As part of this year’s Future of Technology in Education conference (#FOTE11) in London on October 7th, I participated in the 140-second challenge, where I had 140 seconds to explain how the future of technology might be gaming. The talk fit exactly into the 140 seconds and seemed to be well-received.
Someone asked in Twitter for more precise numbers on women WoW players. Unfortunately, those seem to be hard to come by. My own research survey had about 21% (in 2010). Nick Yee’s 2005/2006 surveys of 1900 players included about 16% women. M2 Research (2010) said estimates put women at 40%. I think the reality is somewhere between those, probably closer to 30%. If you know of any large-scale, precise demographic breakdowns, please let me know!
The text of my talk is below and is a much shorter version of the themes explored in Persist or Die: Learning in World of Warcraft. That version includes references.
October 28, 2011 Update: The FOTE11 team uploaded the video to iTunesU. All five #140-second speakers are in the same video. I’m #4 and my presentation starts at around 7m 47s.
Image: Robertpupil prefers note-taking and remembering as learning strategies.
I’m Michelle A. Hoyle, an Open University course chair. My University of Sussex doctoral research examines communities and learning in World of Warcraft. I have 140 seconds to explore gaming’s influence on learning.
First, some myth busting. Popular media portrays gamers as young males who spend too much time alone in dark basements playing games. The reality? 70 to 80% of WoW’s millions of Western world players are adults, with women comprising somewhere between 20-40%. About 80% play with someone they know and they’re spending 21 hours a week playing versus the average TV-watching Brit’s 28.
Why is this relevant to higher education? It’s similar to online HE’s population. HE’s an institution that’s in crisis and I don’t mean financially. Our teaching and assessment are likely catering to the “Roberts”, an HE student archetype typically employing remembering and understanding—low-level Bloom’s Taxonomy activities. Universities used to be full of “Susans”, operating at the much higher levels of synthesis, evaluation, and analysis—critical thinking activities I see occurring voluntarily in WoW.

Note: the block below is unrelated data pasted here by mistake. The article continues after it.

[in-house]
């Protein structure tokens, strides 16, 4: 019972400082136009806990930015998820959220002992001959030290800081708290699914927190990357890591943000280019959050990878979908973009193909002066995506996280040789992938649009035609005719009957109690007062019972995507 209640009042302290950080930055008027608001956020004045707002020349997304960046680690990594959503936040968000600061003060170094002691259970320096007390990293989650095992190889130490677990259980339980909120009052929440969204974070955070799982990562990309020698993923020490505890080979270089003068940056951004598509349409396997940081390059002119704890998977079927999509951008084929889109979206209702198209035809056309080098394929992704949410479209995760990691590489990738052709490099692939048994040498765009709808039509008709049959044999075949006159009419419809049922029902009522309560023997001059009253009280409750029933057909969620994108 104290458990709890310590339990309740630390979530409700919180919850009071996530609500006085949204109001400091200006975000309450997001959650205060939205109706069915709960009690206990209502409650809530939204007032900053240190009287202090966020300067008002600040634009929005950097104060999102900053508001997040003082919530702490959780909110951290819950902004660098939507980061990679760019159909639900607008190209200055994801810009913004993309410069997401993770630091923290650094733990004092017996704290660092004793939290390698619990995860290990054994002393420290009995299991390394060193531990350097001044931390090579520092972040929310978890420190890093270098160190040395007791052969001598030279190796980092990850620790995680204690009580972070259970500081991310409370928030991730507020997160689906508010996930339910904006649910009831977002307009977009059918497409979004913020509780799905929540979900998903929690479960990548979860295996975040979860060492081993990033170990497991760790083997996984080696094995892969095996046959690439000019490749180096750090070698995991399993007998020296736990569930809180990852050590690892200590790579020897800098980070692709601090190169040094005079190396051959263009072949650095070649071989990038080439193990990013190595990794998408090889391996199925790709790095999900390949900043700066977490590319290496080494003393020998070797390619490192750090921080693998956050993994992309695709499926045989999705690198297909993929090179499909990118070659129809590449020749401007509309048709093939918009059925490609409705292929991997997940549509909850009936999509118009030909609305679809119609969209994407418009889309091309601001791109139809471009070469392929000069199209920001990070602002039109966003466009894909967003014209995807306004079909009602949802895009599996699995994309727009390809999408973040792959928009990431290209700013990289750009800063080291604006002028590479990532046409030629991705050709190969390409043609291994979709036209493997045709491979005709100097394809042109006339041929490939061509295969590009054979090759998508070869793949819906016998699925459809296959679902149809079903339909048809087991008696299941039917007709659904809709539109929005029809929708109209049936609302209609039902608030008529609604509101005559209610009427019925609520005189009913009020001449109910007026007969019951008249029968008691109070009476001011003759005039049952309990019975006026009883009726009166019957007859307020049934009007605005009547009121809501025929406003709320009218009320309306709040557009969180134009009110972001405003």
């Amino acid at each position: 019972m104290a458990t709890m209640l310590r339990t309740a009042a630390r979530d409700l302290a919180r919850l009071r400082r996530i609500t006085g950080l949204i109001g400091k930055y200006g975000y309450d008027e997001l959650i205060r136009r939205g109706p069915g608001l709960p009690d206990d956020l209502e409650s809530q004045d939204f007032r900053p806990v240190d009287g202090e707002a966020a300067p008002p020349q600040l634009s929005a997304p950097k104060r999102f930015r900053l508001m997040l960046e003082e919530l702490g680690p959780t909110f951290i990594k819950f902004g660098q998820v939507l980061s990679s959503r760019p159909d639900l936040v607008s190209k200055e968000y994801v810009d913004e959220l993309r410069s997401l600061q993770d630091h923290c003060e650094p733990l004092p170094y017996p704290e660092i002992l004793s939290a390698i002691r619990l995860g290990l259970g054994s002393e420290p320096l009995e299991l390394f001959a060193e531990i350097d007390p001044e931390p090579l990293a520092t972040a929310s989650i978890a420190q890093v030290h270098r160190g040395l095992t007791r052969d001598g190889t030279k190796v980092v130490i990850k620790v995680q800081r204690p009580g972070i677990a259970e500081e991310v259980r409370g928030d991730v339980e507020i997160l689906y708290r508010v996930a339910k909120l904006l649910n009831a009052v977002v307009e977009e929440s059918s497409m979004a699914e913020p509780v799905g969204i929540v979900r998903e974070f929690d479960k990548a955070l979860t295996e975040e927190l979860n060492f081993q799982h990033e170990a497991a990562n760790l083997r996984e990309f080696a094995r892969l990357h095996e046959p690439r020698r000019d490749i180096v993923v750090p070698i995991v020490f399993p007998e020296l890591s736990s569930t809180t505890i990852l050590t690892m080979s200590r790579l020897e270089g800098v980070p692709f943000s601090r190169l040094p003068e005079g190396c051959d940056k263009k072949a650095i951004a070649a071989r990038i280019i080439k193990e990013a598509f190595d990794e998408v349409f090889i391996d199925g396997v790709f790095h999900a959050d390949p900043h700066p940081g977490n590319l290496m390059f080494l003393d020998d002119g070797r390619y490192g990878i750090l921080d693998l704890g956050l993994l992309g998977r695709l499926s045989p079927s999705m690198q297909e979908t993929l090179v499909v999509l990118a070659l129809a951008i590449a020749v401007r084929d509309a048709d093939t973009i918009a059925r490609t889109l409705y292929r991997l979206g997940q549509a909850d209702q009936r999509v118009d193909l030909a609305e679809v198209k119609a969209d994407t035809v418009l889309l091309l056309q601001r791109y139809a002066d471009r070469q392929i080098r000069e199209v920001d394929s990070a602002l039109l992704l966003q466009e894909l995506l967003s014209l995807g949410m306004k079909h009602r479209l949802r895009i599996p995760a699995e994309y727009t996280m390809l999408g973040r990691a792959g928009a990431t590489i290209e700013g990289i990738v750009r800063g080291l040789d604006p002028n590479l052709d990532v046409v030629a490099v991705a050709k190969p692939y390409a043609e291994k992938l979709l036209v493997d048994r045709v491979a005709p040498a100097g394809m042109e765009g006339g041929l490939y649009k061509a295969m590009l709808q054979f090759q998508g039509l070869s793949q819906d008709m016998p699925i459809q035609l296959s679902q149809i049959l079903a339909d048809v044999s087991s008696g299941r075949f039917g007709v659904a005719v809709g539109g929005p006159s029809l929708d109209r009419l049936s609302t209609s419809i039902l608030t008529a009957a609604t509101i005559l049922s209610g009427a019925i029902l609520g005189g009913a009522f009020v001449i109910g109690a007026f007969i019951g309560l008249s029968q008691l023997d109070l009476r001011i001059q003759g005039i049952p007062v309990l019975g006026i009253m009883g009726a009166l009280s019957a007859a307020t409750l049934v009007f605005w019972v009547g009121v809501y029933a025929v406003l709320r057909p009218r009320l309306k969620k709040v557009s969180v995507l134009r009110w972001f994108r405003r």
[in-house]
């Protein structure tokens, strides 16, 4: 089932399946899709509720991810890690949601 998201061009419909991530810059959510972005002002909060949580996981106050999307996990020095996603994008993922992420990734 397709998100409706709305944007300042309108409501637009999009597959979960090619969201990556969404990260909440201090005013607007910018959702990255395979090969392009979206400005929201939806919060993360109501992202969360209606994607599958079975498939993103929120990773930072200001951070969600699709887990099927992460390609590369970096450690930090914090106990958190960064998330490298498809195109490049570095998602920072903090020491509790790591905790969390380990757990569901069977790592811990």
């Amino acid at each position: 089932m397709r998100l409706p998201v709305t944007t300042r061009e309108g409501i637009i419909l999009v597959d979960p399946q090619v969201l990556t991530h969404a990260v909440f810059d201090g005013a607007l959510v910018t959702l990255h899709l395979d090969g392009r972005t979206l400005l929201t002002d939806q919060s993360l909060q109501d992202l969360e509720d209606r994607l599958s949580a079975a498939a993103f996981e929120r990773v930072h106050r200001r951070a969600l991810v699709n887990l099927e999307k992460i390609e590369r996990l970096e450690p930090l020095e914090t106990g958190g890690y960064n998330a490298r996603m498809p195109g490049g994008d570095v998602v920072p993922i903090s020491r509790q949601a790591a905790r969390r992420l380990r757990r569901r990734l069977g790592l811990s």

Image: Susanlearner tries to integrate new material into her existing worldview, using synthesis, evaluation, and analysis.
But is there learning there? In 2010, I invited WoW players to write an essay (yes, an essay!) about why they play. I examined 39 essays for learning behaviours. In addition to analysis, modelling, and experimentation, several reported playing to learn or to practice a foreign language. Others wanted to improve their social skills or learn more about themselves or other people. There were also real-world skills: guild leaders needed diplomacy and other leaders regularly coordinated large teams. Teamwork and collaboration were often motivating factors. That ignores other activities I know happen, such as story writing or movie making.
Much in WoW is boring and repetitive, not unlike education. Persistence and isolation are problems in online HE. Understanding what brings disparate people to form learning communities in these games could be very powerful for developing successful online environments and learning activities. Some factors we know, like allowing failure, because we often learn more from our mistakes, but there are others. Read more about the learning and background issues on my project blog. The future of education may well derive from games, even if it doesn’t involve playing games, because… there is useful learning happening there. Thanks!